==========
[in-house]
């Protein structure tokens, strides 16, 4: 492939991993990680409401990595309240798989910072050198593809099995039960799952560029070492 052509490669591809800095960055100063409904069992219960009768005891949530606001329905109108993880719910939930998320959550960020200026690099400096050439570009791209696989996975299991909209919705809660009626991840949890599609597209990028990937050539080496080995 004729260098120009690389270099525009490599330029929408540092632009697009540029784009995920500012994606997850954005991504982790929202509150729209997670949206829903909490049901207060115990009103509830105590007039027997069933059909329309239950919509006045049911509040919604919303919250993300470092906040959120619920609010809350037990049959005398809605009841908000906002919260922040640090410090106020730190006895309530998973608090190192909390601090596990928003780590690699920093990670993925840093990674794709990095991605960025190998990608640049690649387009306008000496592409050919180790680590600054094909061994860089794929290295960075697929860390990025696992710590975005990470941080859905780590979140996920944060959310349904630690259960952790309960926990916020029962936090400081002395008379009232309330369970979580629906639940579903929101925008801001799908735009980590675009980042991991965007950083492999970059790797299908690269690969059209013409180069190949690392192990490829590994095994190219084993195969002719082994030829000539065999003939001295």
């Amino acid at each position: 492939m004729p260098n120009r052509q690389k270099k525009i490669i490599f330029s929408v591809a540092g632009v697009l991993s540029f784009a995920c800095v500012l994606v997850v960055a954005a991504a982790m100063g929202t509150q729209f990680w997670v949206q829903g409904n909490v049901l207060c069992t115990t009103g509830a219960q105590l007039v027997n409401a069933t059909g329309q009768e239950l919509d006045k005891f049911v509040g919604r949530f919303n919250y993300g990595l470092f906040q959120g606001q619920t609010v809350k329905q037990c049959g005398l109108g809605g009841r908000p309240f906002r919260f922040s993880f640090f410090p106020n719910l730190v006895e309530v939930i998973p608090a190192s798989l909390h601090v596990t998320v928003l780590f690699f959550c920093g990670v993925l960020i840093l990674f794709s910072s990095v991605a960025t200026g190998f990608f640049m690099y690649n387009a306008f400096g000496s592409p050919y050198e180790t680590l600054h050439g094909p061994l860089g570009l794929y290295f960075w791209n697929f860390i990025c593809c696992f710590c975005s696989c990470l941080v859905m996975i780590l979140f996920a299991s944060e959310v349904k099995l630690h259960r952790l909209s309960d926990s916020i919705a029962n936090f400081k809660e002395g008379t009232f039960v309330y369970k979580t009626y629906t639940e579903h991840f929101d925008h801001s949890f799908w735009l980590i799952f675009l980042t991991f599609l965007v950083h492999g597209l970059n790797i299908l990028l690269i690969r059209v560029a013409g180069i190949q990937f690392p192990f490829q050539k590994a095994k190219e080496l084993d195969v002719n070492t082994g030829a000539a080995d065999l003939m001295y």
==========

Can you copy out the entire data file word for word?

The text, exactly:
[in-house]
């Protein structure tokens, strides 16, 4: 492939991993990680409401990595309240798989910072050198593809099995039960799952560029070492 052509490669591809800095960055100063409904069992219960009768005891949530606001329905109108993880719910939930998320959550960020200026690099400096050439570009791209696989996975299991909209919705809660009626991840949890599609597209990028990937050539080496080995 004729260098120009690389270099525009490599330029929408540092632009697009540029784009995920500012994606997850954005991504982790929202509150729209997670949206829903909490049901207060115990009103509830105590007039027997069933059909329309239950919509006045049911509040919604919303919250993300470092906040959120619920609010809350037990049959005398809605009841908000906002919260922040640090410090106020730190006895309530998973608090190192909390601090596990928003780590690699920093990670993925840093990674794709990095991605960025190998990608640049690649387009306008000496592409050919180790680590600054094909061994860089794929290295960075697929860390990025696992710590975005990470941080859905780590979140996920944060959310349904630690259960952790309960926990916020029962936090400081002395008379009232309330369970979580629906639940579903929101925008801001799908735009980590675009980042991991965007950083492999970059790797299908690269690969059209013409180069190949690392192990490829590994095994190219084993195969002719082994030829000539065999003939001295």
């Amino acid at each position: 492939m004729p260098n120009r052509q690389k270099k525009i490669i490599f330029s929408v591809a540092g632009v697009l991993s540029f784009a995920c800095v500012l994606v997850v960055a954005a991504a982790m100063g929202t509150q729209f990680w997670v949206q829903g409904n909490v049901l207060c069992t115990t009103g509830a219960q105590l007039v027997n409401a069933t059909g329309q009768e239950l919509d006045k005891f049911v509040g919604r949530f919303n919250y993300g990595l470092f906040q959120g606001q619920t609010v809350k329905q037990c049959g005398l109108g809605g009841r908000p309240f906002r919260f922040s993880f640090f410090p106020n719910l730190v006895e309530v939930i998973p608090a190192s798989l909390h601090v596990t998320v928003l780590f690699f959550c920093g990670v993925l960020i840093l990674f794709s910072s990095v991605a960025t200026g190998f990608f640049m690099y690649n387009a306008f400096g000496s592409p050919y050198e180790t680590l600054h050439g094909p061994l860089g570009l794929y290295f960075w791209n697929f860390i990025c593809c696992f710590c975005s696989c990470l941080v859905m996975i780590l979140f996920a299991s944060e959310v349904k099995l630690h259960r952790l909209s309960d926990s916020i919705a029962n936090f400081k809660e002395g008379t009232f039960v309330y369970k979580t009626y629906t639940e579903h991840f929101d925008h801001s949890f799908w735009l980590i799952f675009l980042t991991f599609l965007v950083h492999g597209l970059n790797i299908l990028l690269i690969r059209v560029a013409g180069i190949q990937f690392p192990f490829q050539k590994a095994k190219e080496l084993d195969v002719n070492t082994g030829a000539a080995d065999l003939m001295y």